What Future for the British Army’s Infantry Battle School?
Army’s Future is Secure in Brecon
MOD Commitment to World-Class Infantry Training
Sir Michael confirmed that the Brecon Infantry Battle School will remain open, providing world-class training to 3,500 infantry soldiers each year who are preparing to become future Army leaders.
The Infantry Battle School was established at Brecon in 1939 at the start of the Second World War. The Parachute Regiment formed a battle camp there in 1961, which was absorbed by the Tactical Training Wing of the School of Infantry in 1976. The School was further redeveloped in 1995. Training is provided for officers, warrant officers and non-commissioned officers by instructors who are rated in the top third by the British Army.
During the visit he also announced that the Regimental Museum of The Royal Welsh is likely to remain in its current location for at least a decade as the Ministry of Defence discusses a long-term lease for the site.
Defence Secretary Sir Michael Fallon said:
Brecon has a long Army history. The Infantry Battle School and Sennybridge Training Area will stay and continue to be a vital location for training and exercises for thousands of soldiers every year.
Today was an opportunity to review our plans for the Barracks and Regimental Museum with Chris Davies and others to ensure that we help attract jobs and investment when we leave the Barracks by 2027
With a brigade headquarters and combat units continuing to be based in Wales, Wales’ long term future as a key defence location is secure.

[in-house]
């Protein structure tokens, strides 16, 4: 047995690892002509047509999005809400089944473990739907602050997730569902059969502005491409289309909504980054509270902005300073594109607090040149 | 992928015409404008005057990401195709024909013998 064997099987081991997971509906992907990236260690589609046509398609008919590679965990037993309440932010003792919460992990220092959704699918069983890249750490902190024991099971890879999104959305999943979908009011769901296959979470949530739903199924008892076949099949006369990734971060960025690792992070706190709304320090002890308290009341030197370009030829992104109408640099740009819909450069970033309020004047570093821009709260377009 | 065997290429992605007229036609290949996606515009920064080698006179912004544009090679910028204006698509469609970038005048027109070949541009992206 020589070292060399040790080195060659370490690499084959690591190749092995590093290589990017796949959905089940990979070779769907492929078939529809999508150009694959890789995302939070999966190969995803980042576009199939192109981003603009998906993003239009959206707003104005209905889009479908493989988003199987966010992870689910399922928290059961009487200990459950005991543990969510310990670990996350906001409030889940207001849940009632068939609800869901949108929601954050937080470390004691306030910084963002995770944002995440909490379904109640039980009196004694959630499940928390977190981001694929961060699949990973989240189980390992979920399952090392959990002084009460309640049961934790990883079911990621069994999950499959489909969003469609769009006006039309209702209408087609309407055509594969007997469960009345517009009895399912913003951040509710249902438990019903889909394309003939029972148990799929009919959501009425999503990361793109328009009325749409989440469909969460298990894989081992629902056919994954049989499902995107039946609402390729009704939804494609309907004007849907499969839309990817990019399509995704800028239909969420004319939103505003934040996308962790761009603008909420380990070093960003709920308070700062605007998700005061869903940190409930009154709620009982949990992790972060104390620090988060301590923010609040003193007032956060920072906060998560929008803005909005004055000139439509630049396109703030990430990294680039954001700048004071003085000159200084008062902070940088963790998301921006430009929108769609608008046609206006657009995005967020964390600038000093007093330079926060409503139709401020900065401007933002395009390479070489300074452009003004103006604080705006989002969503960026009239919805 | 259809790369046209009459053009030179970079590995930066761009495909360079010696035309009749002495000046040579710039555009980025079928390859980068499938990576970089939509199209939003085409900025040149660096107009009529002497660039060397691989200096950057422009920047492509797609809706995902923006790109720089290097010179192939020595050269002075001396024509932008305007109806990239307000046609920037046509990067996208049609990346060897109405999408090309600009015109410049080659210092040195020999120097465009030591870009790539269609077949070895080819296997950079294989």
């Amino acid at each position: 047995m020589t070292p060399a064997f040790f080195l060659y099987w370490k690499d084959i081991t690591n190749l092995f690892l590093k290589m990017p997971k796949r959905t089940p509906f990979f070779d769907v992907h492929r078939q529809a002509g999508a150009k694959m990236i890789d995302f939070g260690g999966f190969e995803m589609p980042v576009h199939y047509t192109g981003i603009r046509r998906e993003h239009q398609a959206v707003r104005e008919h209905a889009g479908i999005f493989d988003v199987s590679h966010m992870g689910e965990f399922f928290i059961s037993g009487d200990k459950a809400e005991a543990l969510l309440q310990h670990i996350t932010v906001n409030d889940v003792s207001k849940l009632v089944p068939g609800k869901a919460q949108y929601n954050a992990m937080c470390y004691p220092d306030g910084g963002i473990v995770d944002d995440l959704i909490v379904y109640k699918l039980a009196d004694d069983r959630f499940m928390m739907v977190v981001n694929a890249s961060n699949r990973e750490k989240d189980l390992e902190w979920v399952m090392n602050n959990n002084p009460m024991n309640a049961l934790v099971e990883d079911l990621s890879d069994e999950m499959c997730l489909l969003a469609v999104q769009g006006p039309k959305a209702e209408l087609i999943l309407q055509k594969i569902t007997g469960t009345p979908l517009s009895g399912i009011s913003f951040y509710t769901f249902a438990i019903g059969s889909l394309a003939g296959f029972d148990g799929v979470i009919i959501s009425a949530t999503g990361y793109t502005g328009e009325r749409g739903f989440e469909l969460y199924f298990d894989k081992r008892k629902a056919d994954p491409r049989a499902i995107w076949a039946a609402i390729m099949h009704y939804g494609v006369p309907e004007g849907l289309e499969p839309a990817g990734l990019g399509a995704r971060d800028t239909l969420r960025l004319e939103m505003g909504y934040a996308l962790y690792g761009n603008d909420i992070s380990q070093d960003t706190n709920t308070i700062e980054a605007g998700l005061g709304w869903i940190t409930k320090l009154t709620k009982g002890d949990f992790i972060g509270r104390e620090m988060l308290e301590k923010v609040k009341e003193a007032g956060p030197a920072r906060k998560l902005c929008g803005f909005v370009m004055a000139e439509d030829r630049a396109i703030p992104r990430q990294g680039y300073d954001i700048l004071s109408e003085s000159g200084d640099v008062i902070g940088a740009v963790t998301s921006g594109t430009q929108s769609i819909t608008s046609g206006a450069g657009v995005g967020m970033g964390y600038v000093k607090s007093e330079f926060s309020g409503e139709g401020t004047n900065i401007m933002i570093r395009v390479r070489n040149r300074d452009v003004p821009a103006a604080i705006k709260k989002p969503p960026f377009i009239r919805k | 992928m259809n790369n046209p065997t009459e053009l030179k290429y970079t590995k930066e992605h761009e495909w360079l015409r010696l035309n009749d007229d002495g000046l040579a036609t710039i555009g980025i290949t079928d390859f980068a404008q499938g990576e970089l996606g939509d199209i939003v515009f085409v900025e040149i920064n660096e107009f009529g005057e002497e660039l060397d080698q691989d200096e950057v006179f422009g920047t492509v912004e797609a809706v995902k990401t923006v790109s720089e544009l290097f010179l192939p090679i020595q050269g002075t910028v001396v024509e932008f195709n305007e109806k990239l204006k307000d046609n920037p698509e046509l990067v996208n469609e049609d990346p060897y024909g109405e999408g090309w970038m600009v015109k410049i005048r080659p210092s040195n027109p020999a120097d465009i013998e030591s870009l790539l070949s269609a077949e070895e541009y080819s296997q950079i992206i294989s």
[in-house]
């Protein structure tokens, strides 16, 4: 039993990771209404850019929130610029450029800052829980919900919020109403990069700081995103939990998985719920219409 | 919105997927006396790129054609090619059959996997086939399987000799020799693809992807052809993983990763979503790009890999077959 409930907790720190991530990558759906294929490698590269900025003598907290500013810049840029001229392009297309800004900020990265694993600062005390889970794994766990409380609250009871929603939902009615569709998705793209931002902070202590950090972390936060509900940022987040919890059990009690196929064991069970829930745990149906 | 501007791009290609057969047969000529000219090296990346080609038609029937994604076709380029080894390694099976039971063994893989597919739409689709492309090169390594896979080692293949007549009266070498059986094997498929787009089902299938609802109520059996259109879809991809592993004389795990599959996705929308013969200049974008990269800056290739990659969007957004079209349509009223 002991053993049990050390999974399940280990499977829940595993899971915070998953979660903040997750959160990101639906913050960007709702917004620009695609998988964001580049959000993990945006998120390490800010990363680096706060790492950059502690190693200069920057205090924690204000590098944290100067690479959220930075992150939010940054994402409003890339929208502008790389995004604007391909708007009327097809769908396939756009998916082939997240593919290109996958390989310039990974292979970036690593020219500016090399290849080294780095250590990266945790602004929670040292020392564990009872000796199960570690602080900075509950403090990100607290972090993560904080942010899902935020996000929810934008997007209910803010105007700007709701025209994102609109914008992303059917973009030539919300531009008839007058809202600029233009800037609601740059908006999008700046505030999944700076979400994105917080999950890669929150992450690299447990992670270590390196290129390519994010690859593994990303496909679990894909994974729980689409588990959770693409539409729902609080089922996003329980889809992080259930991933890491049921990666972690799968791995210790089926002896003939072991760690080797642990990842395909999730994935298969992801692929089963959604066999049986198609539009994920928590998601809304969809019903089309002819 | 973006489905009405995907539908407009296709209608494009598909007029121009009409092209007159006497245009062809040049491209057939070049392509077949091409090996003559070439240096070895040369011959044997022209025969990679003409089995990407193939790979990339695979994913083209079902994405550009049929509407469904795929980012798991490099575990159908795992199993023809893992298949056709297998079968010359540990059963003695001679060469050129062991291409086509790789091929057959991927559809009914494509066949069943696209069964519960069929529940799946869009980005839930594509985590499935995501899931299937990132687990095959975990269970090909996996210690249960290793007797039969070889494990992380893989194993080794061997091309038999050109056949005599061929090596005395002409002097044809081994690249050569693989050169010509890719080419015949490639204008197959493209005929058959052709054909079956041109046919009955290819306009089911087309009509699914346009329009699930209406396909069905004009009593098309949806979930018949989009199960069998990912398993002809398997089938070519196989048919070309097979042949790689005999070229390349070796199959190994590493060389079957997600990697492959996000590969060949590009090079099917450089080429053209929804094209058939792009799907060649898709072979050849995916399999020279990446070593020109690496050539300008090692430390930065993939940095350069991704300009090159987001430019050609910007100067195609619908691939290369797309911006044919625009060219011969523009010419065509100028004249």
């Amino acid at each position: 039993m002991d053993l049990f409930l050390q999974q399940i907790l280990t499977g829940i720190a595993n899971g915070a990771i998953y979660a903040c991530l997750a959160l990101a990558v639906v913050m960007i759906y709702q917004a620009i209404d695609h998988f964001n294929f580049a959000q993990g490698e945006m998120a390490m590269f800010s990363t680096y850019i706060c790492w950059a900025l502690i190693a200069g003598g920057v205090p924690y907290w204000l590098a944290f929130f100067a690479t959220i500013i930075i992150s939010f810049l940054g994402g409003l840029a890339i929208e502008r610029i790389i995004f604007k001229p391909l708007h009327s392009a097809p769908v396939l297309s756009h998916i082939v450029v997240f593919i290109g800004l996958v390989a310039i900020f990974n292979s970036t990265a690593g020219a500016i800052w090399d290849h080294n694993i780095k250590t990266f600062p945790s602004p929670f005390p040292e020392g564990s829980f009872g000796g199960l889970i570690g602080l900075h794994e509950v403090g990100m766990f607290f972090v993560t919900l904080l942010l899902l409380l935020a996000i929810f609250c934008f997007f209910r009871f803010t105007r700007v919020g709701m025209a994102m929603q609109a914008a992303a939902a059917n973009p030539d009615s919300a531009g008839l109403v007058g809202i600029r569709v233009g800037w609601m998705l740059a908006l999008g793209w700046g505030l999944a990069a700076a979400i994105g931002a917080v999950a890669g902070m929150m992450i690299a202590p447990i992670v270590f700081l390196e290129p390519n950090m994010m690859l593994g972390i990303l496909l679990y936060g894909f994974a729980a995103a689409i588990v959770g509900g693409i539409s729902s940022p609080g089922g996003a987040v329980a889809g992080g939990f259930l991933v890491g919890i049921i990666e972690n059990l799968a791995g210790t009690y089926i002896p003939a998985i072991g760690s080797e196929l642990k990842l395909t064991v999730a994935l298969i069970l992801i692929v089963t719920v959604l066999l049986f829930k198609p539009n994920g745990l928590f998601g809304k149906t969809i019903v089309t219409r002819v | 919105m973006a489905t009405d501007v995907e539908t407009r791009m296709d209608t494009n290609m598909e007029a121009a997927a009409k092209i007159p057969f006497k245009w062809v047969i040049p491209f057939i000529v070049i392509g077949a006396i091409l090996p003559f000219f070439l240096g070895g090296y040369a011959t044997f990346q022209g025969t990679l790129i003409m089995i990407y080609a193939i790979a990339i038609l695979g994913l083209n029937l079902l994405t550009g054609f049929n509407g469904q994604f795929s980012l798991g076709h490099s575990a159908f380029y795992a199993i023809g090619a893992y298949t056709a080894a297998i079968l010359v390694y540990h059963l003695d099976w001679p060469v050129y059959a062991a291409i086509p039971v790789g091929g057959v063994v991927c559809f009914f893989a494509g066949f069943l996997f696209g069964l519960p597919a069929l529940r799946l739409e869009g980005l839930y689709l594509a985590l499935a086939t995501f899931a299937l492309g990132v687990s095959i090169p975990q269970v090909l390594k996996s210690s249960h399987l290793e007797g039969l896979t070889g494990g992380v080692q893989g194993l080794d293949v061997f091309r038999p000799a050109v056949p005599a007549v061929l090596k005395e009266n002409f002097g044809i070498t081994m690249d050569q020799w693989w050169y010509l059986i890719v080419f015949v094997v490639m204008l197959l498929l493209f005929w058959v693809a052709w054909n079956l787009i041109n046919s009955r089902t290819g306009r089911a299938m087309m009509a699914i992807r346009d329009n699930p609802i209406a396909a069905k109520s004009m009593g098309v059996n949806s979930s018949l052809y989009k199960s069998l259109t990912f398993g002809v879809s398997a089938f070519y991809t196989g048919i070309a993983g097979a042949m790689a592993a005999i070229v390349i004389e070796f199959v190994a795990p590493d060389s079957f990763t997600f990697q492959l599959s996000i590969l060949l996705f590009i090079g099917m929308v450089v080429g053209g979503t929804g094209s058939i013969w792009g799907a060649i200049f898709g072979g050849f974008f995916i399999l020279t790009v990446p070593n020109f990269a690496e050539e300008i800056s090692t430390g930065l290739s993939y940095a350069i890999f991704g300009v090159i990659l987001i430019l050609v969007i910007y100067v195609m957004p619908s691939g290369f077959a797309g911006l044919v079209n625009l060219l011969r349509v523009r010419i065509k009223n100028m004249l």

MOD Investment in Wales
The Armed Forces has a strong connection to Wales, and the Defence Secretary also revealed figures showing that Defence spent £870 million with Welsh industry in 2015/16, amounting to around £280 per person and supporting 5,250 jobs. Wales is also home to one of the Army’s major UK training areas at Sennybridge, which is used for various exercises throughout the year.
Better Defence Estate Strategy
As part of the MOD’s Better Defence Estate strategy, Brecon Barracks will be released, opening up a prime town centre site for redevelopment with the potential to bring economic opportunities and job creation to the area. By selling sites such as these, the MOD is investing £4 billion over 10 years to provide accommodation and facilities better suited to our modern Armed Forces and their families.
160 Brigade will continue to be based out of Wales, as well as the RAF’s fast jet pilot training school at RAF Valley. Around 2180 regulars are based across the country plus a thousand of MOD civilian staff, demonstrating Defence’s continued long-term commitment to Wales.
Sir Michael’s announcements came as he met Rangers and Riflemen from 160th Infantry Brigade and presented two members of the Royal Irish Regiment with St Patrick’s Day shamrocks.
Photo: Soldiers from the School of Infantry, Brecon, Wales, in 2016.